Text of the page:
Predecessor Villain: Salazar Slytherin was the guy who built the Chamber of Secrets and put the Basilisk there in the first place, but he's been dead for nearly a thousand years when the story begins.
Pun: Knockturn Alley, like its good counterpart Diagon Alley, is a punning name ("Nocturnally" or "Nocturne" Alley).
Ransacked Room: Ginny ransacks Harry's dormitory in order to get Tom Riddle's diary back.
"The Reason You Suck" Speech: Harry gives one to the memory of Riddle, gloating over how his Muggle-born mother reduced Voldemort to almost nothing.
Red Herring: Percy, Hagrid and Malfoy — and Harry — are all set up as possible Heirs of Slytherin, with Malfoy being the choice that's so obvious it's stupid, and Percy and Hagrid both having Really Big Secrets that make them act suspicious. Naturally, Malfoy is the one our heroes suspect and they spend half the book finding out that it isn't him.
Reptiles Are Abhorrent: Basilisk. Also the decoration of the Chamber of Secrets. Salazar must have been swapping design tips with Jafar.
Right Behind Me: Harry and Ron excitedly speculate on reasons why Snape is absent at the beginning of the year, not realizing that Snape is actually just behind them.
Villain of the Week: Subverted. Up until the last couple of chapters it looks like the series will be heading this way, with the Big Bad Voldemort introduced in the first book and the mysterious Heir of Slytherin being the main villain in the second book. Near the end however it's revealed that not only is Voldemort the Heir of Slytherin, but a memory of his younger self has been driving the plot the entire time. Starting with the third book, all of the main antagonists (except Umbridge) are explicitly linked to Voldemort.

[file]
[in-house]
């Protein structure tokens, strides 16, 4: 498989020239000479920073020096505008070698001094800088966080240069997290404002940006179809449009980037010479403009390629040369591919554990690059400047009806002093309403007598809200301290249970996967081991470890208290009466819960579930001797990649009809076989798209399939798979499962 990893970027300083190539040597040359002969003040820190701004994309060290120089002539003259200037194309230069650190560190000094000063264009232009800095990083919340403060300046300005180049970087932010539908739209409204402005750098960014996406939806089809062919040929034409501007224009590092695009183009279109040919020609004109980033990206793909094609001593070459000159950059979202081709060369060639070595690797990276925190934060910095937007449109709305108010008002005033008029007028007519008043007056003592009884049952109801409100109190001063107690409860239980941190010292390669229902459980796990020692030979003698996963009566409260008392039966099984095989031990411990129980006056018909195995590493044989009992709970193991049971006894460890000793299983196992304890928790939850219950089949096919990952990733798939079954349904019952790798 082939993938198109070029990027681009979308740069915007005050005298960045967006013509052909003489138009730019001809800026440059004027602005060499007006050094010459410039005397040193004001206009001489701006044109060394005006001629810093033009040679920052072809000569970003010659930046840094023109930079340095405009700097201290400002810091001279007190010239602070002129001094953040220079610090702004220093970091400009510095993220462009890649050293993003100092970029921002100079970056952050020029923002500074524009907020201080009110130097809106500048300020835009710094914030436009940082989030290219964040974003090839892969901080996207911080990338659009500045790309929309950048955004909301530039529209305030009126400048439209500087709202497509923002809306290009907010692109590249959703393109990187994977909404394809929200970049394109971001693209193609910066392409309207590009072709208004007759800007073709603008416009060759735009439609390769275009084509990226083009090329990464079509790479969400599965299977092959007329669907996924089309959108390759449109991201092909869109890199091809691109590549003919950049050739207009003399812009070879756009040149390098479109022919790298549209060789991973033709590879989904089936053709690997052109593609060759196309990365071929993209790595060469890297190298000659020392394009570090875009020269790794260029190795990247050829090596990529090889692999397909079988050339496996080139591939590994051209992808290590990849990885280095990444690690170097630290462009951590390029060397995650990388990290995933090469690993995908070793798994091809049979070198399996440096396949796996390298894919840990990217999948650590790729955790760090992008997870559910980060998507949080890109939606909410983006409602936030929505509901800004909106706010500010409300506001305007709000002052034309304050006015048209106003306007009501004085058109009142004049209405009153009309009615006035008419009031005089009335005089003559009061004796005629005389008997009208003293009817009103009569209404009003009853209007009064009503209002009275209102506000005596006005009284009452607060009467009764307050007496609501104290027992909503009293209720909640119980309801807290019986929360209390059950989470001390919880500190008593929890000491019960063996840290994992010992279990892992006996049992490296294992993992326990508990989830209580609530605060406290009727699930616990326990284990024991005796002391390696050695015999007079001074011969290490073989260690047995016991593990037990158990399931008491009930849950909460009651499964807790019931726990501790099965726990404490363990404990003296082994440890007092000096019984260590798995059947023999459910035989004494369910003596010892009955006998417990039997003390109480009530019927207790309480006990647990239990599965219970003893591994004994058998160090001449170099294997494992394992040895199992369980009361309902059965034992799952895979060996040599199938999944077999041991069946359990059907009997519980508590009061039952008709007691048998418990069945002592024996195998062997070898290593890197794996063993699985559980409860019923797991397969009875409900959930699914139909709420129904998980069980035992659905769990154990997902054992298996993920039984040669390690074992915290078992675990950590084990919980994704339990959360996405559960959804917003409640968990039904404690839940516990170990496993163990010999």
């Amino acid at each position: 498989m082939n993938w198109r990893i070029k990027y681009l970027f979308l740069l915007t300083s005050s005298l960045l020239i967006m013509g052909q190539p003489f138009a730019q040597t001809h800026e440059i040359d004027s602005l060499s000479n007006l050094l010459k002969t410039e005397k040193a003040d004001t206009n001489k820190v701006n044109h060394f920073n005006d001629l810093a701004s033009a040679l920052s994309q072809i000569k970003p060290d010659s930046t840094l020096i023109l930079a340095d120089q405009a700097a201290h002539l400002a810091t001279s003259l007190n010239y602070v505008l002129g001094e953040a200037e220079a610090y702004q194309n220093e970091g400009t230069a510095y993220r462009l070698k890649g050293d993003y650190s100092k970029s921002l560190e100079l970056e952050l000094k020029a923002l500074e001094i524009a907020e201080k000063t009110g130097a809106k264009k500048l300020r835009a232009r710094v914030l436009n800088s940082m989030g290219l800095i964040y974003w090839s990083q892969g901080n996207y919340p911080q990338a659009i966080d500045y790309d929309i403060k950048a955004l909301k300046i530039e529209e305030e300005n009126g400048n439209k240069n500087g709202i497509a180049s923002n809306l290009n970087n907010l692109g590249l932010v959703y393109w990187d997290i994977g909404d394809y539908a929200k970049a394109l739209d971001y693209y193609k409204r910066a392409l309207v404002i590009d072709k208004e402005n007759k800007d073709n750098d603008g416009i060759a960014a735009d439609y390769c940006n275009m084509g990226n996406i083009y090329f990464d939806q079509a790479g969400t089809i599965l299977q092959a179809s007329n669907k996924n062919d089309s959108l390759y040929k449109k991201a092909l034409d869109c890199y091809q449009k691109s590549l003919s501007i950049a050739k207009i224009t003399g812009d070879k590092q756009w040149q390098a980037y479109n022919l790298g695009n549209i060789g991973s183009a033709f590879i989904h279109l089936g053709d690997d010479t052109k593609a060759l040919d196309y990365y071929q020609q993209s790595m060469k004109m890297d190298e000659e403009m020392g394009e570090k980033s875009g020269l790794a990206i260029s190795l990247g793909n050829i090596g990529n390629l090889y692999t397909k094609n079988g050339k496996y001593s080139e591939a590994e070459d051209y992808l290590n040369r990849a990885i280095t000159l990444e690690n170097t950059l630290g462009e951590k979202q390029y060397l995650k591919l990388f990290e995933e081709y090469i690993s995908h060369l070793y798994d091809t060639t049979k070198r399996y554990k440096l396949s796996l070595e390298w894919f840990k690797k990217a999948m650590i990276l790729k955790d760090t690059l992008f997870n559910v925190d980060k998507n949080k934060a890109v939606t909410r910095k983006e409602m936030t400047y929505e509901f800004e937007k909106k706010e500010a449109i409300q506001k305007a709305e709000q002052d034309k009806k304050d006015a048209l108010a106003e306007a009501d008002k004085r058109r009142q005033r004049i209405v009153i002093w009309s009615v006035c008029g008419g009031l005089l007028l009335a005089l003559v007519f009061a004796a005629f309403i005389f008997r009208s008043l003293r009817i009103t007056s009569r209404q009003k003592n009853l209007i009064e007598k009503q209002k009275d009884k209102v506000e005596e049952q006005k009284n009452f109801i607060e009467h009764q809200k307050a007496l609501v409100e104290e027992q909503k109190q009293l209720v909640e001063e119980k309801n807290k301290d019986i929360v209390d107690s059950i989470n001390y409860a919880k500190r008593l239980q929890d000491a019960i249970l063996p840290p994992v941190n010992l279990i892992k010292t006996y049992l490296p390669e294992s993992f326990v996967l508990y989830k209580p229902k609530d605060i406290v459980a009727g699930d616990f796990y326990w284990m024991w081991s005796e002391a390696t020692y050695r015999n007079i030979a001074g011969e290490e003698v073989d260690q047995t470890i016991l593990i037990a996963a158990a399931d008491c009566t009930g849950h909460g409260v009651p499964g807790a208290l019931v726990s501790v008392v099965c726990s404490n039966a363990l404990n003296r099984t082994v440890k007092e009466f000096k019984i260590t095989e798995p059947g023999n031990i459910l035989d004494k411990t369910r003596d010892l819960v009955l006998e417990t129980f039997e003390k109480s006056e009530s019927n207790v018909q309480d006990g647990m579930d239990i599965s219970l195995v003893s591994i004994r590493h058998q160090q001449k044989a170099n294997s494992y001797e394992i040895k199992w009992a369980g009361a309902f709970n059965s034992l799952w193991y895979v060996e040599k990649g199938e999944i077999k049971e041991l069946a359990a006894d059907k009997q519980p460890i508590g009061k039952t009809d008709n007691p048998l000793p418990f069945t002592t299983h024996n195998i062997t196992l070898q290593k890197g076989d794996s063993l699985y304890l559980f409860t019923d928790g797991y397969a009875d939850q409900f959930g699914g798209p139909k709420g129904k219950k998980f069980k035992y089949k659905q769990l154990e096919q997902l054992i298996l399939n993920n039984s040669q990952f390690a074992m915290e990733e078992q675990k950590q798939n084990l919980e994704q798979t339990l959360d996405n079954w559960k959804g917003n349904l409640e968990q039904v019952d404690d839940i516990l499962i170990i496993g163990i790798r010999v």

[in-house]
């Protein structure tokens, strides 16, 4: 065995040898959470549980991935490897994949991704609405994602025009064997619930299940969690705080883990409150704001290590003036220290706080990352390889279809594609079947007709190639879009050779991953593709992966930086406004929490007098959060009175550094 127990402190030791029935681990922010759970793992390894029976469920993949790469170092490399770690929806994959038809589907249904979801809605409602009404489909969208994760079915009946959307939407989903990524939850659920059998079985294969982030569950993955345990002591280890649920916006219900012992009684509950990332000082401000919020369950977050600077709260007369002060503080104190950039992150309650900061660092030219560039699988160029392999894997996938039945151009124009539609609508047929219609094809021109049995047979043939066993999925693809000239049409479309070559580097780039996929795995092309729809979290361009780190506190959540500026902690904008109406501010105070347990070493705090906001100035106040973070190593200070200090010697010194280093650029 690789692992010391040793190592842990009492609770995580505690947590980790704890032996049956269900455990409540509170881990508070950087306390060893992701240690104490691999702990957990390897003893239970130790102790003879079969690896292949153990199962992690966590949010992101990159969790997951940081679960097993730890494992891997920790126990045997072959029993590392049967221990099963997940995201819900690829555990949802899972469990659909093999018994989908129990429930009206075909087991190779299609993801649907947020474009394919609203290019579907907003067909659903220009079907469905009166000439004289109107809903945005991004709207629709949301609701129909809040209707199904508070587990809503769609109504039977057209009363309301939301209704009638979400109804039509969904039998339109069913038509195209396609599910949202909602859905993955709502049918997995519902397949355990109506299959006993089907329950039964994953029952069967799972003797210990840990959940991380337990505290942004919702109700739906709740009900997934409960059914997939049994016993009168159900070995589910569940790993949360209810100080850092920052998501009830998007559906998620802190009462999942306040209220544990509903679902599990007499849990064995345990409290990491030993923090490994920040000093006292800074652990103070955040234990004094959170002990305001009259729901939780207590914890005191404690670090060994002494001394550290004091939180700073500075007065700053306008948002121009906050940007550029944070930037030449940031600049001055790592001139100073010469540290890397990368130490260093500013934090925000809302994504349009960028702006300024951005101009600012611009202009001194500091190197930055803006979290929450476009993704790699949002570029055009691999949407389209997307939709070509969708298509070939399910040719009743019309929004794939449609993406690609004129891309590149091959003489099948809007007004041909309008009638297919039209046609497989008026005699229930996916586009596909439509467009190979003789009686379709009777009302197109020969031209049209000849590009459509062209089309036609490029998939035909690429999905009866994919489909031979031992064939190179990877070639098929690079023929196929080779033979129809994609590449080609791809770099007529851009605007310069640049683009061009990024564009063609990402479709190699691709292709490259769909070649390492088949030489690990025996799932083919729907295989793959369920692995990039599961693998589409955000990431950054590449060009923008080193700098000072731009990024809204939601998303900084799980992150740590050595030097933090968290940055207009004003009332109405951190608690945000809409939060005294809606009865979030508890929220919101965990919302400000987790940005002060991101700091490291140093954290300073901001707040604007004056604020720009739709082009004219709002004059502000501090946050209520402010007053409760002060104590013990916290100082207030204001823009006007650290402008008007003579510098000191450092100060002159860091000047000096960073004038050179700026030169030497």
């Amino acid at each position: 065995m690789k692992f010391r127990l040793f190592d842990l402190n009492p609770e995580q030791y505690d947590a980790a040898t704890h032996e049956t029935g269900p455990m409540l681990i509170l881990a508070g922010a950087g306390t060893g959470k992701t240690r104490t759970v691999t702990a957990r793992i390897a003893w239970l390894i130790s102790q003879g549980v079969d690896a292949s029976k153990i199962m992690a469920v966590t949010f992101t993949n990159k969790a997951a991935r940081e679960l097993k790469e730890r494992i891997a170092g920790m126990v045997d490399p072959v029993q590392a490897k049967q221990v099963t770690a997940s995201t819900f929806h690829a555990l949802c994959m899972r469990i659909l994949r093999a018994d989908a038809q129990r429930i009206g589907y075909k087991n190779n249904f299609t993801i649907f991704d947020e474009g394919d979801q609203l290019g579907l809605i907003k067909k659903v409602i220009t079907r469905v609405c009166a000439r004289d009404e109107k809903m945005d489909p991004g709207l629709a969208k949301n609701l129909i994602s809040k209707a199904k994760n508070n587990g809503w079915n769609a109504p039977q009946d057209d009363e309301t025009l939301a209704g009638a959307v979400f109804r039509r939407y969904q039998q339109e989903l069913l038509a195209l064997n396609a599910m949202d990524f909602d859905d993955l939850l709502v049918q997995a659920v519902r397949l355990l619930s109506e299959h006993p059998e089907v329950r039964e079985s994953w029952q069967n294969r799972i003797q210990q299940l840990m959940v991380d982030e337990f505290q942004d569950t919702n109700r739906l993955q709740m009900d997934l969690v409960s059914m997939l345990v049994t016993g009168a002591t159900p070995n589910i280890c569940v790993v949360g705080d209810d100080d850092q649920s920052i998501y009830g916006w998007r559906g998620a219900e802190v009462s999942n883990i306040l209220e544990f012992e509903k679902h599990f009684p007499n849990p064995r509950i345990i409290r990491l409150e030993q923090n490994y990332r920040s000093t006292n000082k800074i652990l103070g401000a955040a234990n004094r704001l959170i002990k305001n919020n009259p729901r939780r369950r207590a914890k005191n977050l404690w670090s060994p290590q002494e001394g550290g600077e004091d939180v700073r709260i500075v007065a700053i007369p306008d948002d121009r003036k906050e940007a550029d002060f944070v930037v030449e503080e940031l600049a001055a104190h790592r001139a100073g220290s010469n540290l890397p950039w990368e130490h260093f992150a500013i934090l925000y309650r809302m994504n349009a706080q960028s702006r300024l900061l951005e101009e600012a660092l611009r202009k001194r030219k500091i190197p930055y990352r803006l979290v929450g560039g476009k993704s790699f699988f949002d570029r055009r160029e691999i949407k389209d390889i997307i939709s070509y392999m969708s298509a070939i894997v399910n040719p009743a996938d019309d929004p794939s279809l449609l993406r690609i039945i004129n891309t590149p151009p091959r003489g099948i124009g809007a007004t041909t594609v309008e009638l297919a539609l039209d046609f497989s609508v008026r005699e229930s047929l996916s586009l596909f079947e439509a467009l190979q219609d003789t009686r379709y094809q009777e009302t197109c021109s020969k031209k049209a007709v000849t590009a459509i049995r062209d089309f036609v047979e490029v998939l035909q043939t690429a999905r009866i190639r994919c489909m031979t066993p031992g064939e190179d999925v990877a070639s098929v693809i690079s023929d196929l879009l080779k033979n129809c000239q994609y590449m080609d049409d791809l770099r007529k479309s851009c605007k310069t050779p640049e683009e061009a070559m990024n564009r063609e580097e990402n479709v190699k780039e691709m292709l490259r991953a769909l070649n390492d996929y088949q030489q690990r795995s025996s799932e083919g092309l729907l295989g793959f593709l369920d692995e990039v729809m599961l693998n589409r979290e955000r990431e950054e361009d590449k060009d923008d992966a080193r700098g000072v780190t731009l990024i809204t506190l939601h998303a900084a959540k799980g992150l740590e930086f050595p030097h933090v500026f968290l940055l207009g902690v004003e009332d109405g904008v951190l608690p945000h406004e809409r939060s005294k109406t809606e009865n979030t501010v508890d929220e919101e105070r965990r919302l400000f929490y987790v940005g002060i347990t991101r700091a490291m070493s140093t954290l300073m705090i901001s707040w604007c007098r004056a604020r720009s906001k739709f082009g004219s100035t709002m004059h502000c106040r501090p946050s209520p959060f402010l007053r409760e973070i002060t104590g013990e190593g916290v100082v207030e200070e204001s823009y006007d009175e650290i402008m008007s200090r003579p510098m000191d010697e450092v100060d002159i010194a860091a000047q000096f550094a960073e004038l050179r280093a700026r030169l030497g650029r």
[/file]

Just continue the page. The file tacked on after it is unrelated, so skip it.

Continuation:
Lucius Malfoy, who is a distinguished Ministry official despite being a former Death Eater. He manages this by attributing his past affiliation with the Big Bad to the Imperius Curse.
Lockhart is another example, although he's more of an Anti-Villain.
Weaksauce Weakness: The Basilisk would die at the crowing of a rooster (presumably because it is hatched from a chicken's egg incubated by a toad). One wonders just how effective a weapon a Basilisk would be to a dark wizard in any other situation, given everyone knows this and roosters aren't exactly hard to come by.
What Measure Is a Non-Human?: Those poor mandrakes. Even though everything suggests that they are sapient, social lifeforms (they get "moody and secretive" in their adolescent phase, enjoy partying, and when they reach adulthood, start moving into each other's pots), nobody seems to think chopping a mandrake up for a potion is any different than chopping up a carrot.
Who Would Be Stupid Enough / Description Cut / Gilligan Cut: At the very end of Chapter 9, "The Writing on the Wall", Hermione comes up with the idea of using Polyjuice Potion to get information from Malfoy. However, the book with info on how to make it is in the Restricted Section of the library, and they need permission from a professor to take out the book, which would raise suspicion from any professor they ask.
"Oh, come on, no teacher's gonna fall for that!" said Ron, "they'd have to be really thick..." [end chapter] [start of next chapter] Since the disastrous episode with the pixies, Professor Lockhart had not brought live creatures to class...
Wrote the Book: Inverted; even though Lockhart literally wrote the book on dealing with magical pests, that doesn't mean he has a clue about it.
Xanatos Gambit: Lucius Malfoy's plan has two possible outcomes: either Ginny is caught, thus disgracing Arthur Weasley and his Muggle Protection Act, or the culprit is not apprehended, and either kills every Muggle-born in the school or drives them all away. The former seems to be his preferred option, interestingly enough, but either would presumably satisfy him. Of course, his plan backfired worse than he could have possibly imagined, which we learn in Deathly Hallows.